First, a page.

Raised-Panel Door Machine Choices
We have a product opportunity coming our way (maybe) that would require short runs, differing sizes, various woods. Speed and flexibility are key items. Iím looking beyond the router table set-ups, but not needing full automation by any stretch of the imagination.
We have full panel processing "stuff" but our "conventional" equipment would be Unisaw, 14" radial (w/DRO), small jointer, 13" Delta (Invicta) cast iron planer, W&H Molder, router table (or two), belt/disc sander, oscillating belt sander, Kreg 3 spindle pocket cutter, hand held misc. sanders, nailers, etc. No wide belt, no shapers, no "Unique or Weaver" goodies.
From contributor K:
Contributor L is right about multiple shapers. I have five and not changing cutter speeds things up a lot. You could get by with only one shaper, but you would get tired of changing cutters and setting up the height of each one. Also, don't forget a sander big enough to run the whole door through to clean up the slight imperfections in the joints. It mostly depends on your budget and the speed you want to run.
From contributor J:
The PanelMaster II has all three shaper cutters on one shaft and does a beautiful job with cope, stick and panel cuts. I've built doors with these before and you can run through your parts really fast. It's safe too. The parts are all either on sleds or covered by guards as they move through the cutters. The only downside, I feel, is that it takes about twenty minutes to change the cutters. It's not difficult, it just take a few minutes. It takes a few minutes to change out and adjust the cutters on three shapers too.
From the original questioner:
Thanks for the responses guys. I've never heard of the Panelmaster before. I would need more convincing that the "multi-tool" approach works for door parts. If so, why go with the Weaver multiple shaper set-up, or the Unique machines? Just curious. It seems like it would be difficult to run everything on edge (if I am looking at it right). Anyway, keep those thoughts (suggestions) coming if you don't mind. How do the folks who actually make a profit building doors do it?
From contributor R:
The new version of the PanelMaster has a flip top that the company says cuts down on changeover time. A very interesting machine for short runs.
From contributor I:
We don't build a ton of doors but on some jobs we find no other choice. Last year we needed to make a large number of teak flat panel doors with grain matched rails and stiles so we purchased three of the 3 hp grizzly shapers that we set up in a triangle that will do the stiles, rails, and panels without changing heads. We also bought sets of insert shaper cutters so we can change profiles without changing the head, which is great and the tips are easy to replace without having to send the head out for re-sharpening. They aren't the best shapers in the world but they fit the budget that we felt comfortable spending and produce very nice doors. The cutters are really the bigger key to a quality cut and these have enough power to do what we need. If we made more doors we would look at the better units on the market like the weavers etc.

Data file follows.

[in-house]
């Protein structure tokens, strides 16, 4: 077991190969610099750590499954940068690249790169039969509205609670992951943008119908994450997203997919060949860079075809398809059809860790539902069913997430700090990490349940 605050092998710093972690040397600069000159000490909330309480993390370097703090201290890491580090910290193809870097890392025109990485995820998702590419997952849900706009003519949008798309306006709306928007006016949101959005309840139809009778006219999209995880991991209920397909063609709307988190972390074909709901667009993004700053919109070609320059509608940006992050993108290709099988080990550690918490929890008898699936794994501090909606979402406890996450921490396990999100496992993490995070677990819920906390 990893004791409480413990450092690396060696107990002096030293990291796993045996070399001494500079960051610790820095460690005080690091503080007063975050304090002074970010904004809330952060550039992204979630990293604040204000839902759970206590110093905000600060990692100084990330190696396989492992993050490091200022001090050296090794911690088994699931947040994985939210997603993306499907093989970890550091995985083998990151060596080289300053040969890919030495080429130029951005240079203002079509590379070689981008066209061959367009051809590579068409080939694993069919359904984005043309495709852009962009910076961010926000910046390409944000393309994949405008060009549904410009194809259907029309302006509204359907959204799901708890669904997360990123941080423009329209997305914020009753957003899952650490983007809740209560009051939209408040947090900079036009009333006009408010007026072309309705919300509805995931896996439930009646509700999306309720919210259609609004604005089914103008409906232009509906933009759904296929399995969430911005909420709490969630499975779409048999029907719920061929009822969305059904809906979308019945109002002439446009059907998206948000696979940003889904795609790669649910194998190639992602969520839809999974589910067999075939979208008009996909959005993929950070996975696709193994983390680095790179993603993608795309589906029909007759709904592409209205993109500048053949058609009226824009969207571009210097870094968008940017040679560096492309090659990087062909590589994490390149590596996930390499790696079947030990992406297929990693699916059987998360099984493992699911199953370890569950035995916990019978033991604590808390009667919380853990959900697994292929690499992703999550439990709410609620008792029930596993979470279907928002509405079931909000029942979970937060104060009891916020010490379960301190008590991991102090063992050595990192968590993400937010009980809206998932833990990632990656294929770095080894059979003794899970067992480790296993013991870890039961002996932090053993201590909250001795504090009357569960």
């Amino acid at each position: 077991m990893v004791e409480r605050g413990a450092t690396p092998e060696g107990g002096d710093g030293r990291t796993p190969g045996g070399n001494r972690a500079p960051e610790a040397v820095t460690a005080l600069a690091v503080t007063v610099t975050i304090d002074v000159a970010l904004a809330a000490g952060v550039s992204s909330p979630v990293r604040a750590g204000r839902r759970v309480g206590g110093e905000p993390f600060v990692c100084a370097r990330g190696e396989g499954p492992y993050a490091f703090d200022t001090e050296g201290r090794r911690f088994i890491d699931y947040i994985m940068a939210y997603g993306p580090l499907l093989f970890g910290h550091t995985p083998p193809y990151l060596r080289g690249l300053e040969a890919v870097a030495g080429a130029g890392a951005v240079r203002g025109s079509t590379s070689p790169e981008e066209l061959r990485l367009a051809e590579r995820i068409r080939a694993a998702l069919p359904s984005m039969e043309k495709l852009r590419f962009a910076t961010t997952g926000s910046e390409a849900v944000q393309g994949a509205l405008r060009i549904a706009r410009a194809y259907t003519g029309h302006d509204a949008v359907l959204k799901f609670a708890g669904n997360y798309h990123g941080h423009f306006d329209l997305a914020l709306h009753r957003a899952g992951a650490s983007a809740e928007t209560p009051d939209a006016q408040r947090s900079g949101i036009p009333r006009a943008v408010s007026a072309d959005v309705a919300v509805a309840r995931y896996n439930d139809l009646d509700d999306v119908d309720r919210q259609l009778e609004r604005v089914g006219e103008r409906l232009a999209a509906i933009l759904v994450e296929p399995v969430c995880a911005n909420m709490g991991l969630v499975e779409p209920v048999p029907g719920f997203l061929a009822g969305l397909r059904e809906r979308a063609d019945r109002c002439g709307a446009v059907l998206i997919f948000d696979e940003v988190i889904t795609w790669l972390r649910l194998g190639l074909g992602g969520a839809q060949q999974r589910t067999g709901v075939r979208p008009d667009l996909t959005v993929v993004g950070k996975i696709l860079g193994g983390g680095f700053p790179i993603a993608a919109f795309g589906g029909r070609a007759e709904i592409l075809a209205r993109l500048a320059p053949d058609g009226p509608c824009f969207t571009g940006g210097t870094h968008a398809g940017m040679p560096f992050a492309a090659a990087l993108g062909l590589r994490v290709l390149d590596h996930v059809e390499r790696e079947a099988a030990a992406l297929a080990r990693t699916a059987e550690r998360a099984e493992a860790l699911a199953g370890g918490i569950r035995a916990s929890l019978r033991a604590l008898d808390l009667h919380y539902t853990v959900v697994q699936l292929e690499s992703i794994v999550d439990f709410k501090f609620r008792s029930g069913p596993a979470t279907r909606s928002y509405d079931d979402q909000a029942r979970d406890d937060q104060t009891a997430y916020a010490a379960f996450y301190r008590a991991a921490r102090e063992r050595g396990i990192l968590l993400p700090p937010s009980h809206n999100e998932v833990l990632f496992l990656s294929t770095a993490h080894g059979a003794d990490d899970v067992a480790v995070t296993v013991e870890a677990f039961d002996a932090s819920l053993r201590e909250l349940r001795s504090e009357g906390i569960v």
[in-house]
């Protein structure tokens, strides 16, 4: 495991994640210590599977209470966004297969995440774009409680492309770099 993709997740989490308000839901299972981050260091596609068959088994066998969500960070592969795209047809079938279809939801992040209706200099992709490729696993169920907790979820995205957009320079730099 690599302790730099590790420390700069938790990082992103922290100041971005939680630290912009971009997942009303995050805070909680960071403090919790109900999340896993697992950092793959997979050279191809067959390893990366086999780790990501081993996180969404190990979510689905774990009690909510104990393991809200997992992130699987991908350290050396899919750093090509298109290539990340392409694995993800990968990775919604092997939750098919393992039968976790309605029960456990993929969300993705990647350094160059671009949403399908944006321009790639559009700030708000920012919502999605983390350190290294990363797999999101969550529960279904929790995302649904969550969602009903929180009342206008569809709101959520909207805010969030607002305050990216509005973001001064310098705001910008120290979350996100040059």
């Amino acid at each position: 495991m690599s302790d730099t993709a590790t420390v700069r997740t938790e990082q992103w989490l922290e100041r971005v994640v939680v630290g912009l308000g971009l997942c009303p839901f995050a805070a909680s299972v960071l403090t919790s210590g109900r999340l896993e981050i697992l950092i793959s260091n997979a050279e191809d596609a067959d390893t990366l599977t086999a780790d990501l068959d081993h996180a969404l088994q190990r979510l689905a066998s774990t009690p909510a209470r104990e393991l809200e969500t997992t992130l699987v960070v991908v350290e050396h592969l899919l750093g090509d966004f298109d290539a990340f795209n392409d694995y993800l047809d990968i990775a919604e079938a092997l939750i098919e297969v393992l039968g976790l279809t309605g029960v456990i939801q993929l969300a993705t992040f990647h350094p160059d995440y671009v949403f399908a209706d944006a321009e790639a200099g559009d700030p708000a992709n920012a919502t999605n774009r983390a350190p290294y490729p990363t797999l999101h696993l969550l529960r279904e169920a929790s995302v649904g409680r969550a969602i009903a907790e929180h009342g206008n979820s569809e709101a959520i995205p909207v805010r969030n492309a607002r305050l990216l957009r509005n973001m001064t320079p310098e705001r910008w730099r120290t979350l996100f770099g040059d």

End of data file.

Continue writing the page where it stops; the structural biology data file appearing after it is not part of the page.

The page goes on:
From the original questioner:
Thanks again for all the input. I saw the Unique machine at a show last week and it is slick. In reviewing the numbers with their rep, it appears that the magic number is 40 or more doors per month to justify the investment. The other option that appeals to me is the multiple shaper (3 or 4) route. However, by the time we upgrade our jointer, add a wide belt, and jump into finishing, this seems less and less appealing for our expected volume for the near future. It looks like outsourcing might still be the ticket for the 6-8 doors needed per order. I think I will search the archives for advice on starting up some in-house finishing!
From contributor B:
I have one 3hp Grizzly shaper, and it takes me about ten minutes to change setups from stick, to cope, to panels. 20-30 minutes of total setup time for short runs of doors costs less than the shipping to order your doors on small runs. I am looking to purchase two more shapers in the future to eliminate changing setups, but it can be done efficiently. The only time it really stinks is if I make a mistake and have to change the setup back to run one or two pieces. I stick everything in full lengths (like molding), cut to length, and then cope. By doing it in this order, if I have a cope blowout, then the shaper is still setup to run another one or two from the extra stock that is stickered.
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